MacIver News Service | March 15, 2018
By M.D. Kittle
MADISON, Wis. – When Barack Obama apostle Eric Holder stumps in Wisconsin today, expect him to be feted as a civil rights hero by the Badger State left.
But the former attorney general who took his brand of political activism law enforcement to the post was no hero to the Constitution, which he routinely twisted and tortured in the name of left-wing politics.
“He politicized the Justice Department and its administration of justice in a way that has never been done before,” Hans von Spakovsky, constitutional law expert at the Heritage Foundation, told MacIver News Service Tuesday on the Vicki McKenna Show.
Dallet likes to paint herself as a moderate. Her opponent, Sauk County Judge Michael Screnock and many of his fellow conservatives see Dallet as a liberal activist who, if elected, wouldn’t uphold the rule of law.
It is interesting that Dallet is enlisting the assistance of a Democrat former U.S. attorney general who so often failed to uphold the rule of law.
“People should not forget, he’s the first and only attorney general in American history to be held in contempt by congress,” von Spakovsky said of Holder, who refused to turn over documents about the botched Operation Fast and Furious. The deadly federal “justice” initiative is seen by many as the most reckless and ill-conceived law enforcement operation ever assembled by the Justice Department.
Von Spakovsky and National Review reporter John Fund wrote the book on Holder. In “Obama’s Enforcer: Eric Holder’s Justice Department,” the 2014 examination of the many abuses of the former attorney general, von Spakovsky and Fund interviewed a career Justice Department attorney who had been hired by President Bill Clinton.
“He told us that the partisanship that Eric Holder infested the Justice Department with made [Holder] the worst person to hold the position of AG since John Mitchell, who, you will remember, went to jail because of the Watergate scandal,” von Spakovsky said.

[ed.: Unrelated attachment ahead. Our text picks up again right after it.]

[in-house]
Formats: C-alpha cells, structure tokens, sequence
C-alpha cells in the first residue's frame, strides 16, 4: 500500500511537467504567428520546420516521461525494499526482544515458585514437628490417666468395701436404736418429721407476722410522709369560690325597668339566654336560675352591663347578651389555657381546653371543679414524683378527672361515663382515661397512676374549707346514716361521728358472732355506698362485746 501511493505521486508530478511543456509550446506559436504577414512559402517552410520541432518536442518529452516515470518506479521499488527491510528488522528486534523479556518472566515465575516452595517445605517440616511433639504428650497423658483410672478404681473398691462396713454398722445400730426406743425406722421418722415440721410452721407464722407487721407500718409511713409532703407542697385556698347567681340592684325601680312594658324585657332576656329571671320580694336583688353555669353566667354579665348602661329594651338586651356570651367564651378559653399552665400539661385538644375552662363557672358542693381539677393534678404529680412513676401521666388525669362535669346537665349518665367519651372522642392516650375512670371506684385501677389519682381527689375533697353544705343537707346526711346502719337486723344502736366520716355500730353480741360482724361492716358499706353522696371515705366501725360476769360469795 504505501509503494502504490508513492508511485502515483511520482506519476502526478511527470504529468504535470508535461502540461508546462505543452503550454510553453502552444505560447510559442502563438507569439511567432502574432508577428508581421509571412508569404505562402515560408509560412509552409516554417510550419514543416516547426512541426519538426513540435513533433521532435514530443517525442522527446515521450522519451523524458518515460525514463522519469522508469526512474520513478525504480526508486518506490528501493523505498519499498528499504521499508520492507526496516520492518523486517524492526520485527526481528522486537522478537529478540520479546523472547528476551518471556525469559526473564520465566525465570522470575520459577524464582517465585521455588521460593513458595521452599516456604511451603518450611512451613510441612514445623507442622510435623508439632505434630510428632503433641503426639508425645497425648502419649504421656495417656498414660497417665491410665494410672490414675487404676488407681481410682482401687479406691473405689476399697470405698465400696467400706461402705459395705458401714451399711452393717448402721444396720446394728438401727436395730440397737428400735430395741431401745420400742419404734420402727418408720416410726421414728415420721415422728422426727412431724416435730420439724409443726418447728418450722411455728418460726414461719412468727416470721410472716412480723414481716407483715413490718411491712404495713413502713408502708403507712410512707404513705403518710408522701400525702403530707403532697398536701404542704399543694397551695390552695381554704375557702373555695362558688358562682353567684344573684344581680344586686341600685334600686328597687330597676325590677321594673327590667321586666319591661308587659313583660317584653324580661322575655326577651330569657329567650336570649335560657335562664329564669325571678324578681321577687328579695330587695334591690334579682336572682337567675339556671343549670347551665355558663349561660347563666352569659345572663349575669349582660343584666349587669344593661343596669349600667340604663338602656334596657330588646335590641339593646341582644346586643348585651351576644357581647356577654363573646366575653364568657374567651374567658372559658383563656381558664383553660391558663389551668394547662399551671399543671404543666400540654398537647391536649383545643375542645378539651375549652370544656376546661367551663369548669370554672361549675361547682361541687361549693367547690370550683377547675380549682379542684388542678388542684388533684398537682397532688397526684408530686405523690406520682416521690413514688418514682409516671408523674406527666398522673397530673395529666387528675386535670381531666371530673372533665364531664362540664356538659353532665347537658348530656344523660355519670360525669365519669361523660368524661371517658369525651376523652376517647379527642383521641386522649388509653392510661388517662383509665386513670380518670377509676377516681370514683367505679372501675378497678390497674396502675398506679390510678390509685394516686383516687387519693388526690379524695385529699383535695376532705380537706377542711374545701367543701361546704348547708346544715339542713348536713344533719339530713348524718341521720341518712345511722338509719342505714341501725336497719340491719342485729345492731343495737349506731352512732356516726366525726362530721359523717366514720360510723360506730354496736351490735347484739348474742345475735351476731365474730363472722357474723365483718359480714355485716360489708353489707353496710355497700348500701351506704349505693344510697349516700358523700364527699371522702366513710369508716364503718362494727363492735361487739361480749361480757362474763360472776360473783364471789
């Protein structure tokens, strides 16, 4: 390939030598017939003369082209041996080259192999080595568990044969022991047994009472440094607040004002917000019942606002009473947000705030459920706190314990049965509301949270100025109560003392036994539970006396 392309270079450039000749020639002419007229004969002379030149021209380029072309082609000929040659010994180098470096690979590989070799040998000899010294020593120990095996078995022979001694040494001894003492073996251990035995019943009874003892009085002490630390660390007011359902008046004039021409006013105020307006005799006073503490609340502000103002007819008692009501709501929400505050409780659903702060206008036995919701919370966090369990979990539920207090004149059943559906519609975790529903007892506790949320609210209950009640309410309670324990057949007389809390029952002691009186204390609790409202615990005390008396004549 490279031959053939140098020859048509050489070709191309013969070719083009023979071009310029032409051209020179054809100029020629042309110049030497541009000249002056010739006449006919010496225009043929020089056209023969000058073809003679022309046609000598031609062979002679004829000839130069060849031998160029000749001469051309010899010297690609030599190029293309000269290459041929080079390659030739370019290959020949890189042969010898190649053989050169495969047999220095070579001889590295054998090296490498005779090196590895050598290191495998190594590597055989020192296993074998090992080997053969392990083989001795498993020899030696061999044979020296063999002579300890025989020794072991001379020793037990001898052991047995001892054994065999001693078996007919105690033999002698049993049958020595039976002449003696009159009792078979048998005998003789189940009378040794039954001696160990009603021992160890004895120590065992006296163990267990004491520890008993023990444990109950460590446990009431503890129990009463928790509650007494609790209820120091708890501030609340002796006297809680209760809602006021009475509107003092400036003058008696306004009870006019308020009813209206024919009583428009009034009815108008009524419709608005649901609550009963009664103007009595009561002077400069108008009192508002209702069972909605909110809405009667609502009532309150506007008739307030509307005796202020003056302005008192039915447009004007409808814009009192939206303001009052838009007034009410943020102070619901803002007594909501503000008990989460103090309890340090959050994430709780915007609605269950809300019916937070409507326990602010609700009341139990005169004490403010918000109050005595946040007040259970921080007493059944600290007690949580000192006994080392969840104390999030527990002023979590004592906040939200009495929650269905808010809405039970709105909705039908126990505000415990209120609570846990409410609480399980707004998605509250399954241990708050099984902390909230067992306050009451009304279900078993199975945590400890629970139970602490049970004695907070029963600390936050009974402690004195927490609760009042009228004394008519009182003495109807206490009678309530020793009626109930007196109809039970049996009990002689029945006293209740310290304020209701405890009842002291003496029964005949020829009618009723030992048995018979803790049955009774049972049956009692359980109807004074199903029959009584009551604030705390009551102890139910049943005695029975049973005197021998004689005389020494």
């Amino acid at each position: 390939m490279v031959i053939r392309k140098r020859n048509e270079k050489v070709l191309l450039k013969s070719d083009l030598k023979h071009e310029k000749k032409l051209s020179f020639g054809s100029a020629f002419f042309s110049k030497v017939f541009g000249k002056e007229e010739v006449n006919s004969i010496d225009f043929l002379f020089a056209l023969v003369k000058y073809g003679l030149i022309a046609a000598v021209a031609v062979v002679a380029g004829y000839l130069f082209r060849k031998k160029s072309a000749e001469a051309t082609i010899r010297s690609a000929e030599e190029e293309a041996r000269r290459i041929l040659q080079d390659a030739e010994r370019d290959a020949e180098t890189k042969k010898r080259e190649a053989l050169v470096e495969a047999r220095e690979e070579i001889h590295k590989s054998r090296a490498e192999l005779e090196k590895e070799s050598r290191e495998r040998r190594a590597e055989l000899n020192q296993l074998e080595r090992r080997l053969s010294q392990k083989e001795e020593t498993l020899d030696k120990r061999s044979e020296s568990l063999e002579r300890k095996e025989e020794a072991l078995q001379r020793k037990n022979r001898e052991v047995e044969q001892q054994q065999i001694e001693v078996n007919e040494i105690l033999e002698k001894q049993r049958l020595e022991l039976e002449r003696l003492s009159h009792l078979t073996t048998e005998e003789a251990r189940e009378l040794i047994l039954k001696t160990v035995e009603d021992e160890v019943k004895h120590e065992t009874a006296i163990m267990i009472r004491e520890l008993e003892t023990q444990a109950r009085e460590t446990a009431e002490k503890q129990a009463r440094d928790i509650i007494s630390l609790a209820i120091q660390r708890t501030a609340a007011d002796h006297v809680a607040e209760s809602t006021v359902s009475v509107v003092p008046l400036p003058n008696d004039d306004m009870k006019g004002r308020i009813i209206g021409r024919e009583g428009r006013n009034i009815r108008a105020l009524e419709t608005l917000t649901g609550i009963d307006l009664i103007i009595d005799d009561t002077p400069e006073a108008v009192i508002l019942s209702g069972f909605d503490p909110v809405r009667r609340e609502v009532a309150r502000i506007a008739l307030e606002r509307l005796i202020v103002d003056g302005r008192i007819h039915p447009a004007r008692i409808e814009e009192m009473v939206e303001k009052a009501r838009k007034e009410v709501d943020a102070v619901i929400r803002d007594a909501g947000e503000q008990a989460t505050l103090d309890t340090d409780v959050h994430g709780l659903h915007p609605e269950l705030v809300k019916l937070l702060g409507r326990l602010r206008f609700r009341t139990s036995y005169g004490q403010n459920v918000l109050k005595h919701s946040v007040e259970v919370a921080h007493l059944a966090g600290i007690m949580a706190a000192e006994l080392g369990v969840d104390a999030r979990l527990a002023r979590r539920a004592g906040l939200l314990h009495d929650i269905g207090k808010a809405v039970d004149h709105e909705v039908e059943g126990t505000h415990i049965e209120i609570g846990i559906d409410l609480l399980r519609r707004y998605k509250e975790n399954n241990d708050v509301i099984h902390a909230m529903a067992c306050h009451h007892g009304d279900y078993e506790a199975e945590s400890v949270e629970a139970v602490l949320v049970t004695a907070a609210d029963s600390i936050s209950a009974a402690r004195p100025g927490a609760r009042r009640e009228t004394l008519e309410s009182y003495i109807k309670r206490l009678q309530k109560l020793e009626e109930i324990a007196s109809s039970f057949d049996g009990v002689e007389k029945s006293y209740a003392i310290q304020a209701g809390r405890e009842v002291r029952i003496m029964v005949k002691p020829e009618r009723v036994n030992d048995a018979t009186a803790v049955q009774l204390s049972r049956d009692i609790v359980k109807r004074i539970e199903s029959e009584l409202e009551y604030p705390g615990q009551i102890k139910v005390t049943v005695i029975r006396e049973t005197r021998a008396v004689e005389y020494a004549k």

Holder, the first African-American to serve as the nation’s top lawyer, was known for putting prosecutions – and politics – above the constitution.
Upon his announced exit in September 2014, the New York Times gushed over the attorney general, asserting Holder’s six-year tenure was “one of the most consequential in United States history.”
“In a position that rarely rewards boldness – and in the face of a frequently hostile Congress – Mr. Holder has continued to stake out strong and laudable positions on many of the most contested issues of the time,” the liberal publication declared.
But it was Holder who disregarded Supreme Court rulings on voter identification laws based on his own activist interpretation that the statutes were discriminatory.
As libertarian columnist James Bovard noted, Holder, a vocal critic of Bush administration warrantless wiretaps, became a “key defender of the National Security Agency’s email dragnet.”
Fox News legal analyst Gregg Jarrett wrote that Holder sank to an “all-time low” when he chose to spy on American journalists.
“Under the guise of national security, he allowed prosecutors to seize telephone and email records of reporters, including Fox News’ own James Rosen, in an overzealous search for leaks and leakers,” Jarrett wrote. “It was a shameful act that disgraced his high office.”
On this, Sunshine Week, celebrating transparent and open government, Holder still has plenty of explaining to do.
In Wisconsin, Louisiana and elsewhere, Holder’s Justice Department harassed and intimidated parental choice schools in the name of discrimination-fighting. The school choice programs in places like intercity Milwaukee are designed to lift up impoverished families. It mattered little to Holder that the Supreme Court had long upheld school voucher programs as constitutional. He would take Wisconsin in particular on a four-year “ongoing” Justice Department investigation that suddenly closed without comment.
“He was using the civil rights division of the Justice Department to do that, the worst and most corrupted division in the entire justice department,” von Spakovsky said. “The idea that state law gives parents the ability to chose which school they are going to send their kids to, that that would be ‘discriminatory’ under federal anti-discrimination laws is completely absurd, but they used that as a pretext for basically trying to to intimidate states with those kinds of programs.”
Should Dallet and her supporters laud Holder, as he will surely praise Dallet, Wisconsin residents should remember Holder’s real legacy, von Spakovsky urged.
“I spent four years at the Justice Department. I know the power federal prosecutors have,” he said. “That’s why we have to be very careful to make sure the people who get into the Justice Department won’t abuse that power.
“Eric Holder was someone who had absolutely no compunction whatsoever about abusing that authority.”